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Women in mining share pain and unite for change

Rachel Perks's picture
National Conference on Women in Mines - DRC

I recently joined over 150 women who work in the mining sector of the Democratic Republic of Congo (DRC) at a conference sponsored by the World Bank. This was the first national conference ever held in the DRC to discuss women-specific issues in the sector and what can be done to improve their well-being.  

Many topics were discussed over the course of the three days. Some of the most compelling came from the personal testimonies shared by the women themselves. For instance, to generate understanding of the challenges these women face, a video showed girls as young as 12 years of age pounding quartz to extract gold. A woman may gain up to 2,000 Congolese Francs per day for this work, which is about US $2. Many women at the conference showed callouses on their hands from continuous years of arduous labor. This is but one example of the impacts suffered from the most physically taxing jobs occupied by women in the artisanal and small-scale mining sub-sector.

Mining Contracts – Five Tips for Governments and the Rest of Us

Michael Jarvis's picture

Mining is a high stakes industry. For the growing list of countries looking to translate underground assets into tangible benefits above the ground, the ability to negotiate and implement a good deal is critical.  However, capacities to do so are often weak. A handy resource is now available to help countries. And it’s free!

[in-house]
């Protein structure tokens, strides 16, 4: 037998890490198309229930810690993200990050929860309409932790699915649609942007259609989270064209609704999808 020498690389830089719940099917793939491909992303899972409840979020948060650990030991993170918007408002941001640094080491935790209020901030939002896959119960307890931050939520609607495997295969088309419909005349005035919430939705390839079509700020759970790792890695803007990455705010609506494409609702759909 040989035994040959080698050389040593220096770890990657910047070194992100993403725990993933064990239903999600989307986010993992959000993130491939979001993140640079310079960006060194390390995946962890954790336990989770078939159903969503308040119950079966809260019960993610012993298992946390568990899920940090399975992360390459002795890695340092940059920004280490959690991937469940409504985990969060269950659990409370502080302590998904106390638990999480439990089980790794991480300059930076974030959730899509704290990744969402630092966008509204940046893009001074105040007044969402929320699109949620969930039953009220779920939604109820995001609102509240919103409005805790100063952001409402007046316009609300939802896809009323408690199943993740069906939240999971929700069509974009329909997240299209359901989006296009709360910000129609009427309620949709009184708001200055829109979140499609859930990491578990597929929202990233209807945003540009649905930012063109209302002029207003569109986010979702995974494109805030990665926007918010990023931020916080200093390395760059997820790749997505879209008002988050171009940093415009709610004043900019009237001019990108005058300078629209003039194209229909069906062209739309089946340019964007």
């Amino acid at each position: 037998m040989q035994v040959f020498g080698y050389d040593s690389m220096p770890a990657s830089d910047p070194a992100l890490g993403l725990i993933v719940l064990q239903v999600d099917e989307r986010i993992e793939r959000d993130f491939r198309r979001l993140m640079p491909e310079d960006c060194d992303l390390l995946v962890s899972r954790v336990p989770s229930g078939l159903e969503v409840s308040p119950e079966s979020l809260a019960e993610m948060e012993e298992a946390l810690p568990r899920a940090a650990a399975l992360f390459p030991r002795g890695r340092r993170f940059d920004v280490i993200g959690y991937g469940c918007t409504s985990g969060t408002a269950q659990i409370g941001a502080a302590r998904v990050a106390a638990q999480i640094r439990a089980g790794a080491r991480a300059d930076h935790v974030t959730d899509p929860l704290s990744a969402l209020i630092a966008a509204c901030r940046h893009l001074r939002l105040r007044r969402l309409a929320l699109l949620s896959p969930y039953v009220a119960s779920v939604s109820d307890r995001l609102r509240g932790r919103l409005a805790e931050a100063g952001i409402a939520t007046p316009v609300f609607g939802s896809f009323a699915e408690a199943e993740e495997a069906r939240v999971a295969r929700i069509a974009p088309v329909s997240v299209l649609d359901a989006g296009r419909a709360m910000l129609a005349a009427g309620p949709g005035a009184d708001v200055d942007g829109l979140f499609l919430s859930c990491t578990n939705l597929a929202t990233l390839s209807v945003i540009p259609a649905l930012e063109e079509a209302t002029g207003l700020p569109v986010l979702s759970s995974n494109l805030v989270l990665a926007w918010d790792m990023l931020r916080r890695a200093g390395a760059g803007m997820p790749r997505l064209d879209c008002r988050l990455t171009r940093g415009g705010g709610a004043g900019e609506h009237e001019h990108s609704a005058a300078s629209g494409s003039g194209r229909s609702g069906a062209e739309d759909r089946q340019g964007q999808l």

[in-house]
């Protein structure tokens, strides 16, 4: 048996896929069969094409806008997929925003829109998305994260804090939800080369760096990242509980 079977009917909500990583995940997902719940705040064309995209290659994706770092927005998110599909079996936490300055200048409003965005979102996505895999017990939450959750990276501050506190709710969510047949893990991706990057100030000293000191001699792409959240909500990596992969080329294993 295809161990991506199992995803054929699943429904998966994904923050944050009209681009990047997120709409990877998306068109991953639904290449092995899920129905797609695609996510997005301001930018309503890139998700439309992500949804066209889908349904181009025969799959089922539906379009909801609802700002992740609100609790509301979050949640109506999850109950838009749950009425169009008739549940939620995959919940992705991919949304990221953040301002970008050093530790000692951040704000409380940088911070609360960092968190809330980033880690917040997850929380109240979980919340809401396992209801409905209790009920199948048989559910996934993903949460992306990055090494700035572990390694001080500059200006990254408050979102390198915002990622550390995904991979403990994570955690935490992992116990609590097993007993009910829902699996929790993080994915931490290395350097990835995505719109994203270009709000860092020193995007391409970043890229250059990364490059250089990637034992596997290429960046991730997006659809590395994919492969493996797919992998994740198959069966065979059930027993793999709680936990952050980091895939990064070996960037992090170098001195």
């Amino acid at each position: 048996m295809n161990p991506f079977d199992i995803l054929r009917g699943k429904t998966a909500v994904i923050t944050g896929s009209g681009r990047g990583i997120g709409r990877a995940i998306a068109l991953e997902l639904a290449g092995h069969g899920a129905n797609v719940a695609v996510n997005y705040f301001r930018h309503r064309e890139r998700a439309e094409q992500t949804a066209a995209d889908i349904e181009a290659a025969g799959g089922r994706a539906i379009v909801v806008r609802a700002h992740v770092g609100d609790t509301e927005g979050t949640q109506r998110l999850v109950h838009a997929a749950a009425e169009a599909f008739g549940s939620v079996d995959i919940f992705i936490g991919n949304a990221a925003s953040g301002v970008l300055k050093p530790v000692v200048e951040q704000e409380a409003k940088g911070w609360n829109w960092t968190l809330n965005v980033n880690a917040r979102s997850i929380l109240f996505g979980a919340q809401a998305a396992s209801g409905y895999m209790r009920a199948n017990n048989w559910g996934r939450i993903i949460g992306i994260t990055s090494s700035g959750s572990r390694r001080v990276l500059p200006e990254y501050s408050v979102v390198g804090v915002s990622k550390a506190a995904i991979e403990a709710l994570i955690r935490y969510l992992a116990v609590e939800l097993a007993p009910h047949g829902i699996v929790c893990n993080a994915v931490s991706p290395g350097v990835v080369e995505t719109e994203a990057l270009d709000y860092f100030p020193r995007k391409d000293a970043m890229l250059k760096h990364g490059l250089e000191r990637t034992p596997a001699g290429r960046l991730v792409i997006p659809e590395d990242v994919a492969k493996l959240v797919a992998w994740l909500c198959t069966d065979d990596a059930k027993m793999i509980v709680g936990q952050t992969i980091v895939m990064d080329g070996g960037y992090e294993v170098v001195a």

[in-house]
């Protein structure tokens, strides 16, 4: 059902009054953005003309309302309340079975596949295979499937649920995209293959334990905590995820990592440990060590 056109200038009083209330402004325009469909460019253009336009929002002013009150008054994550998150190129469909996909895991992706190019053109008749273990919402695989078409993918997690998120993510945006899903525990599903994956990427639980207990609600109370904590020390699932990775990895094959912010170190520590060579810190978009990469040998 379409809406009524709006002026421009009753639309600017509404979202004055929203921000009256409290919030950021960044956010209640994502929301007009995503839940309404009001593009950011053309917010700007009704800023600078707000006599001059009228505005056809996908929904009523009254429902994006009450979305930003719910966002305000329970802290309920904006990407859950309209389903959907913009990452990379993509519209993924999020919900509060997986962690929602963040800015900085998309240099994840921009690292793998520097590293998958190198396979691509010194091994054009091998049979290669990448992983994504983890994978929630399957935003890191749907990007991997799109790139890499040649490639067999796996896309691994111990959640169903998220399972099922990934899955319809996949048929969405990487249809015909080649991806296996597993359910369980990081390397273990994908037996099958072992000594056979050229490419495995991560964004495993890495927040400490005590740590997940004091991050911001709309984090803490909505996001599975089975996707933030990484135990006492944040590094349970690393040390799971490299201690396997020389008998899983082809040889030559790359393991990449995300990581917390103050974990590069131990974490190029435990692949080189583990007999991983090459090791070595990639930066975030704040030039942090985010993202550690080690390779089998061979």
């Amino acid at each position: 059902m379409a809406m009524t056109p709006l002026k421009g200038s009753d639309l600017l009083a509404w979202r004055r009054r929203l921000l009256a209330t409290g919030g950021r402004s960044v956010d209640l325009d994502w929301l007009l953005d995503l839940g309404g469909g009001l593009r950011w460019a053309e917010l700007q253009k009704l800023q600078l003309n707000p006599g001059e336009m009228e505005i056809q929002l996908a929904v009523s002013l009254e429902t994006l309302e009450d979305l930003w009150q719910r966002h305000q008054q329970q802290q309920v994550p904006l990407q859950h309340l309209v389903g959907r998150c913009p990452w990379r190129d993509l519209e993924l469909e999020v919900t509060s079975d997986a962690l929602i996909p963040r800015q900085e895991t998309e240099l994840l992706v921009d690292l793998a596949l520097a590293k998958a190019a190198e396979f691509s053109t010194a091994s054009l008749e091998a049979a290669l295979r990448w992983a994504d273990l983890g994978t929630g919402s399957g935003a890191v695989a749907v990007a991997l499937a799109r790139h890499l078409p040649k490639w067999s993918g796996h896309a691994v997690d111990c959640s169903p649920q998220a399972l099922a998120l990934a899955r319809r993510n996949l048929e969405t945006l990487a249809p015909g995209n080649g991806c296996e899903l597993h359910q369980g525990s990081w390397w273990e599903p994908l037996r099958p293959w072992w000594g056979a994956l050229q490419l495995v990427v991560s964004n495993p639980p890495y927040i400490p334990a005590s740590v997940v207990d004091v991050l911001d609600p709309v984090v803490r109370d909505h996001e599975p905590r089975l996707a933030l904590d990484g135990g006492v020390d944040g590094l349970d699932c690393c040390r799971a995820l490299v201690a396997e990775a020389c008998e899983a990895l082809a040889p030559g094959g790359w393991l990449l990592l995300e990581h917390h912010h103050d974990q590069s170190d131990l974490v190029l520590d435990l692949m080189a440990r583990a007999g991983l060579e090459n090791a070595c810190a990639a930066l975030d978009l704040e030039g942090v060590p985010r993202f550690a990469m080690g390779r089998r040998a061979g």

Do I need to understand conflict in order to do mining?

Christopher Sheldon's picture
Conflict Diamonds
A National Geographic Special on conflict diamonds.

I am a mining specialist, not a conflict specialist. But on my recent trip to Sierra Leone, I was struck by the ever-present need to look at extractive industries through the lens of conflict prevention.  The devastating 11-year civil war in Sierra Leone, in large part fueled by local alluvial diamond mining, is impossible to separate from future mining development.  With over 50,000 deaths due to the civil war, we cannot ignore the link between conflict and mining. 

Mining in the Congo Basin: Getting to the Heart of the Challenges

Leo Bottrill's picture

Film is a powerful tool for explaining environmental issues. I first learnt this lesson while trying to enlist local communities in northern Vietnam to help protect a strange blue faced and critically endangered primate called the Tonkin Snub Nosed Monkey. After a morning spent bombarding local leaders with facts and figures, they were polite but unmoved.